Mobile Infirmary: Project Kindness

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Compass One Healthcare

Mobile Infirmary: Project Kindness



Community Building, from the Bottom Up

Despite the growing economy, millions of Americans are just one missed paycheck away from homelessness. It’s not something most of us want to think about. But the Environmental Services, Food & Nutrition, and Patient Transport teams at Alabama’s Mobile Infirmary is doing more than just thinking. 

They are working overtime to make a difference in the lives of Mobile’s homeless “because together, we are great.” 

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In 2018, they created Project Kindness, to bring some relief to the streets of Mobile, Alabama. “We have bake sales, candy sales, we solicit vendors, we do a lot of fundraising,” says Sherry Patrick, the Assistant Director Environmental Services at the Mobile Infirmary. “Often, our associates do it on their own time.”

 

We are family here at the Mobile Infirmary, and it is an absolute labor of love to work together, along with our partners, to coordinate donation efforts for homeless community while raising awareness.

Project Kindness has created several programs to help their homeless and struggling neighbors. On Saturdays, for example, they set up a unit that provides snacks, canned goods, toiletries, over-the-counter medical items, linens, towels, and clean clothes to people in need. 

They also have special events throughout the year, such as an Angel Tree at Christmas. “It was set up by our employees to help children in an economically depressed part of Mobile, Pritchard,” says Sherry. “The employees wanted to do it—they set it up. They aren’t wealthy, but they wanted to make sure these children had a real Christmas.” 

Their efforts have earned the community’s gratitude and respect, as well as support from local businesses, including Dade Paper, Standard Textiles, and Greer's Downtown Market. Though it’s not quite as important, we are proud to announce that Project Kindness has also earned the 2019 Crothall Healthcare Compass in the Community (CITC) Award, plus a Compass Group over-all Silver Award.

Although the U.S. homeless population has declined slightly since its 2007 peak, approximately 3,500 Alabamans are going without shelter on any given night, some 400 of whom are veterans. Many grew up here in Mobile.

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“You can’t go out there with a judgmental attitude or mindset,” says Sherry. “We all know people from our communities who are in the same boat. Not everyone has the opportunity to flourish like we have here at Compass. Our team members step back and say, ‘there but for the grace of God go I.’ We take this to heart. We say that it doesn’t matter why you’re here, we’re here to help you.”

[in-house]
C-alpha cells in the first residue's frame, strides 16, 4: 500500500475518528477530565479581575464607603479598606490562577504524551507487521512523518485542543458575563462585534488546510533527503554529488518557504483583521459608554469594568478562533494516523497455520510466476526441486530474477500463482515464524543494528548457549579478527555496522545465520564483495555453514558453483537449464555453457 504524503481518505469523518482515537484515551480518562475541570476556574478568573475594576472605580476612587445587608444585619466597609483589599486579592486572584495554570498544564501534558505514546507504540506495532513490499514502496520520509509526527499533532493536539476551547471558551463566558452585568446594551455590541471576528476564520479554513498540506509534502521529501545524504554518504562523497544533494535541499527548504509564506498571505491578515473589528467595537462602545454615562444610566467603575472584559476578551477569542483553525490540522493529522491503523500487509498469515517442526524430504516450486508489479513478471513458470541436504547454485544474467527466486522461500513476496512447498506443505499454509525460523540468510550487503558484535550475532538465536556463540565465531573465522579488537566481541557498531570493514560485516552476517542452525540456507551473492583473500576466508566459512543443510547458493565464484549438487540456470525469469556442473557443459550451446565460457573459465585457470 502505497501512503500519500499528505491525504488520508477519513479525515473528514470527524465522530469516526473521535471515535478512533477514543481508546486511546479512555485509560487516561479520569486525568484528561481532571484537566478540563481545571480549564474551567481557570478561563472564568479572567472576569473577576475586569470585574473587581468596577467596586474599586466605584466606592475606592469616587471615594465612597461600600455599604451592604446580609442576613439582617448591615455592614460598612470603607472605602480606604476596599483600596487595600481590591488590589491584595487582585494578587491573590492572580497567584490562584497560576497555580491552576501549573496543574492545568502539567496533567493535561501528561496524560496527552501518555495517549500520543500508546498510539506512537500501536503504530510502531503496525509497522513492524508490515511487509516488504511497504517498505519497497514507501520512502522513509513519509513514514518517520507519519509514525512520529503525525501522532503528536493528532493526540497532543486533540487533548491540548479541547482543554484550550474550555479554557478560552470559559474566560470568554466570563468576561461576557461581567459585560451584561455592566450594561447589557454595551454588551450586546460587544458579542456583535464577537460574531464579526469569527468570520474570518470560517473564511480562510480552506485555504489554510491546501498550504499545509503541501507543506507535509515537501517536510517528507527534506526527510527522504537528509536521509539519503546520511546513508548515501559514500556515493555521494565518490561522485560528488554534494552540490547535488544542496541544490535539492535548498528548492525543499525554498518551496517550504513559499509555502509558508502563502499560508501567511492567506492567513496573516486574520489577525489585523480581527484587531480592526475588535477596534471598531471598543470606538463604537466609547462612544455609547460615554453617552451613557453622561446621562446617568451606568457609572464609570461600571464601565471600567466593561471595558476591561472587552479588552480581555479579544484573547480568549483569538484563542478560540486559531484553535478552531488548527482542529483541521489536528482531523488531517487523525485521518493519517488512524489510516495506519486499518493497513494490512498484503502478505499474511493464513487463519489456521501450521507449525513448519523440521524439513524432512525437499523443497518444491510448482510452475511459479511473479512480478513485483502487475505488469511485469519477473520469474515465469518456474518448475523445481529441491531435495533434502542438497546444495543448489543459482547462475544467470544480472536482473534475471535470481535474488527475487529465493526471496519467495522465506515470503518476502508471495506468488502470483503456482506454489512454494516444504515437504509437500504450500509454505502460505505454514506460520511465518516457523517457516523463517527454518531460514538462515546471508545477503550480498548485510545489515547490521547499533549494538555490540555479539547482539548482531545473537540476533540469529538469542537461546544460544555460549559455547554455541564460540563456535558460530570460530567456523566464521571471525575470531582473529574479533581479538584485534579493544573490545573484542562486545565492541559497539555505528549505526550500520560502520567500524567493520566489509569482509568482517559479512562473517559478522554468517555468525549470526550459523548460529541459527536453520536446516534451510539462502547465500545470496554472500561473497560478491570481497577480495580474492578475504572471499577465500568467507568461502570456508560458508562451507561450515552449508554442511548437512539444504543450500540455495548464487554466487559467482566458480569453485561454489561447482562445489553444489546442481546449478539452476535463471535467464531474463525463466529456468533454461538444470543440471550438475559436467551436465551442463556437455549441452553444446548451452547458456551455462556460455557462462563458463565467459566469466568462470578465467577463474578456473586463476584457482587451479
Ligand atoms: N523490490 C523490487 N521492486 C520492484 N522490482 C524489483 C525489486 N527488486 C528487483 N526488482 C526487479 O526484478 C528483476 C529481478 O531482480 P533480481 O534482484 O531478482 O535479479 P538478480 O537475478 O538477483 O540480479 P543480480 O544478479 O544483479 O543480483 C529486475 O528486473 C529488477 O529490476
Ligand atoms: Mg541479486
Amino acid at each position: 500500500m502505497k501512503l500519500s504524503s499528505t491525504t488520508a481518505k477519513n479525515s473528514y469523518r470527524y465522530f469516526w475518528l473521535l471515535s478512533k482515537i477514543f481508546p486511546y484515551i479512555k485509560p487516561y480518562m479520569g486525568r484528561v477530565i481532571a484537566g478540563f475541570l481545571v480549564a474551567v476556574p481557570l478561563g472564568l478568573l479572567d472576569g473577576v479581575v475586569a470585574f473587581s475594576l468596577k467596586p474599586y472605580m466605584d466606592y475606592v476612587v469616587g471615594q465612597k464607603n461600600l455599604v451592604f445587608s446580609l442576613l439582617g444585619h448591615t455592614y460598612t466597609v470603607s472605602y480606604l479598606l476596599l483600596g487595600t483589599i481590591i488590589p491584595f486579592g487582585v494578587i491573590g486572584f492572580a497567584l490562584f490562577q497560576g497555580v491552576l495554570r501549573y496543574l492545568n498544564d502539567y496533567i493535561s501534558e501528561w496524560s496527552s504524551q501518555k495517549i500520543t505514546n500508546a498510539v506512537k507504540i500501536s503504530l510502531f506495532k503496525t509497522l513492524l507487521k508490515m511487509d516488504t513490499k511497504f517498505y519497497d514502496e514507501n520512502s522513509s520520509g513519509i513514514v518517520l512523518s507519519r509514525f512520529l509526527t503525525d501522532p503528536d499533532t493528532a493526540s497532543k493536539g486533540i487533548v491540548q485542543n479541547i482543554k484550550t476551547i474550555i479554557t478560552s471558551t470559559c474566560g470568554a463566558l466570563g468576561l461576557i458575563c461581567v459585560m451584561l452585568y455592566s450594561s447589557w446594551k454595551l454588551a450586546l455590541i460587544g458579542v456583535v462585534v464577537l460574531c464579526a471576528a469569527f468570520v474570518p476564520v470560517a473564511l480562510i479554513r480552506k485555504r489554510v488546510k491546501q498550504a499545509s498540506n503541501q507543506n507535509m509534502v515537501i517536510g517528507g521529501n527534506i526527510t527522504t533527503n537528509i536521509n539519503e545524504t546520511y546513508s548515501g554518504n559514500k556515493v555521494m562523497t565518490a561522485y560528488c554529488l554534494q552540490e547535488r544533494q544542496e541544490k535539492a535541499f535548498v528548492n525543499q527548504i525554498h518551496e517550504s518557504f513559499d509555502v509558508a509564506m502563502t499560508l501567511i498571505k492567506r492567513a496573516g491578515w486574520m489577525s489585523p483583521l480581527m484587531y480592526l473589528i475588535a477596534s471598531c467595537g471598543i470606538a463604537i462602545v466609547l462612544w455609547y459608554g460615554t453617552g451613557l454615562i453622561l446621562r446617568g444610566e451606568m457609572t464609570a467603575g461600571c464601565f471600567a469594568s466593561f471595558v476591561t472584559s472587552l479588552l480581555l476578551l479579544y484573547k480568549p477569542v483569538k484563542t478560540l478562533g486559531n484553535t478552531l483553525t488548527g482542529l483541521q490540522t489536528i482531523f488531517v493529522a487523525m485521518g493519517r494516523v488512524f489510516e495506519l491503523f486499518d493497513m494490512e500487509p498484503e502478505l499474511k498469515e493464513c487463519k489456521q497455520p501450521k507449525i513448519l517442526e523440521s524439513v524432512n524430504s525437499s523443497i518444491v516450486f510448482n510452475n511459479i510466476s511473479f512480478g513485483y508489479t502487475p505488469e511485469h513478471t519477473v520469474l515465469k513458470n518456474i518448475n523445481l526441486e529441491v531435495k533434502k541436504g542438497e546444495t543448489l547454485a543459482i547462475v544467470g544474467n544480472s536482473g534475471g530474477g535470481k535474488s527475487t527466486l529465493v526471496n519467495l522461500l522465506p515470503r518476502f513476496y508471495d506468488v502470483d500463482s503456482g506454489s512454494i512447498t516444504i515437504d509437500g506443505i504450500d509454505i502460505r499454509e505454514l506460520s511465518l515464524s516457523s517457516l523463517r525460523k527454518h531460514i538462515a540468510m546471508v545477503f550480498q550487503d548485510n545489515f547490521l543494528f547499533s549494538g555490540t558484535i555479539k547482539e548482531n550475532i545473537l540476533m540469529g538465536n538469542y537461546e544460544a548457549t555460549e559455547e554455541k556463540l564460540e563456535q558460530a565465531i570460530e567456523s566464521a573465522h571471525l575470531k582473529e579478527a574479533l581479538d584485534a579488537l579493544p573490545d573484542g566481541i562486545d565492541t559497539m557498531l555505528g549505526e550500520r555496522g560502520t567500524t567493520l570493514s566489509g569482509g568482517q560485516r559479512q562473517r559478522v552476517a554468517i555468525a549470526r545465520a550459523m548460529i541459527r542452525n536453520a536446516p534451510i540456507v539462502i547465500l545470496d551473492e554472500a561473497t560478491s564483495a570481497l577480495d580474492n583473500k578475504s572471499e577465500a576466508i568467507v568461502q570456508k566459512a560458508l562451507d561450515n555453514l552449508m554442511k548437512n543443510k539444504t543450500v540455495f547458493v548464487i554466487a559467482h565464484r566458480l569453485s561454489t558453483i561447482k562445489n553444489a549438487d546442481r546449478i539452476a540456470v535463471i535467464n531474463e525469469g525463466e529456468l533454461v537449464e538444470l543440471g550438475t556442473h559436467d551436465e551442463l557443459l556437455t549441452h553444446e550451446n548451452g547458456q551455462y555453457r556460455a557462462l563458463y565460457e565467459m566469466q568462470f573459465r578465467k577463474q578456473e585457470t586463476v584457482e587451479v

What motivates your team to spend their own time and money to help the least fortunate in your community? 

It’s the atmosphere here. In our capacity as housekeepers, we have a lot of people who help. We intervene on behalf of people in that manner. We are trained to be aware of our environment. 

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Healthcare attracts a certain kind of person, people who have a helping mindset from the first day they’re here, from the first day that they join us. I don’t have to browbeat them or say “please.” They are like, “What are we doing next.” This is just one of the things we do.

What are some of the other things you do? Do you work with other teams at the Infirmary?

We have an appreciation day for the psychiatric care team because they take care of the homeless. It’s one of the last psych wards in Alabama. 

You said earlier that the blessings go both ways. What do you mean?

Being a part of this project has taught me a lot about compassion and arrogance and how resilient people are. It’s incredible to me.

When you stay in a homeless shelter, they kick you out at daybreak. You have to walk everywhere, to places where you’re allowed to sit without being removed. By the time they get back to the shelter for meals, a lot of times, they are already full. People go for days without eating, sometimes without water, the churches and shelters can’t keep up. There’s not a lot of opportunities or care out there.

We hope to ease their plight for just one day. 

Do you ever have the opportunity to do more?

Last year we were lucky enough to find a great candidate while handing out supplies, and we were able to assist him in gaining employment at our Crothall Linen plant here in Mobile.

Your video is set to Des'ree's “You Gotta Be,” which says that “love will find away.” Why did you choose that song?

We have our huddles every day before work. One young lady always ends it with “love one another; pray for one another.” It’s the Bible Belt. 

The homeless plight is ongoing and we’re not sure if there’s any end in sight. What we know for sure is that doing nothing is not sustainable. To quote Edmund Burke, “The only thing necessary for the triumph of evil is for good men to do nothing.”  

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Written by: Crothall